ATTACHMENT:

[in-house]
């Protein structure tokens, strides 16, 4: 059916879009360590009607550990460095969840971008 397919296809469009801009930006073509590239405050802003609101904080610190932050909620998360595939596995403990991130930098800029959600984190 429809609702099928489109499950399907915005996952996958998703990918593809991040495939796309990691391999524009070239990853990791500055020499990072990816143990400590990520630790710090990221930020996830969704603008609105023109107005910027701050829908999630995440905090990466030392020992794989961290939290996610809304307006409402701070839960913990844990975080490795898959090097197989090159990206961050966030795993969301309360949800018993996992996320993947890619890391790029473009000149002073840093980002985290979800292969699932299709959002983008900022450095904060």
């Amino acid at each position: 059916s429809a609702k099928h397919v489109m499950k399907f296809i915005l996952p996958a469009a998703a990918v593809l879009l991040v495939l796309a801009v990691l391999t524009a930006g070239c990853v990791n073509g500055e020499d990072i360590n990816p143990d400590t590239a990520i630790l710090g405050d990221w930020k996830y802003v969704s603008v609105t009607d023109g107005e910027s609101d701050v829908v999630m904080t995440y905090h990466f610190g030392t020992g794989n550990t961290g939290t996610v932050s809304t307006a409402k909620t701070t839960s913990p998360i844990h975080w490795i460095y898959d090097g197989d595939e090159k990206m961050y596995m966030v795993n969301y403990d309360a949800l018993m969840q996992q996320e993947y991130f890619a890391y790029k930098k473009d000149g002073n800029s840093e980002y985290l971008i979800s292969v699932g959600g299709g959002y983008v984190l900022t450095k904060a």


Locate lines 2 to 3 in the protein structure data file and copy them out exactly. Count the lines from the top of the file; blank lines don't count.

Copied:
């Protein structure tokens, strides 16, 4: 059916879009360590009607550990460095969840971008 397919296809469009801009930006073509590239405050802003609101904080610190932050909620998360595939596995403990991130930098800029959600984190 429809609702099928489109499950399907915005996952996958998703990918593809991040495939796309990691391999524009070239990853990791500055020499990072990816143990400590990520630790710090990221930020996830969704603008609105023109107005910027701050829908999630995440905090990466030392020992794989961290939290996610809304307006409402701070839960913990844990975080490795898959090097197989090159990206961050966030795993969301309360949800018993996992996320993947890619890391790029473009000149002073840093980002985290979800292969699932299709959002983008900022450095904060």
């Amino acid at each position: 059916s429809a609702k099928h397919v489109m499950k399907f296809i915005l996952p996958a469009a998703a990918v593809l879009l991040v495939l796309a801009v990691l391999t524009a930006g070239c990853v990791n073509g500055e020499d990072i360590n990816p143990d400590t590239a990520i630790l710090g405050d990221w930020k996830y802003v969704s603008v609105t009607d023109g107005e910027s609101d701050v829908v999630m904080t995440y905090h990466f610190g030392t020992g794989n550990t961290g939290t996610v932050s809304t307006a409402k909620t701070t839960s913990p998360i844990h975080w490795i460095y898959d090097g197989d595939e090159k990206m961050y596995m966030v795993n969301y403990d309360a949800l018993m969840q996992q996320e993947y991130f890619a890391y790029k930098k473009d000149g002073n800029s840093e980002y985290l971008i979800s292969v699932g959600g299709g959002y983008v984190l900022t450095k904060a």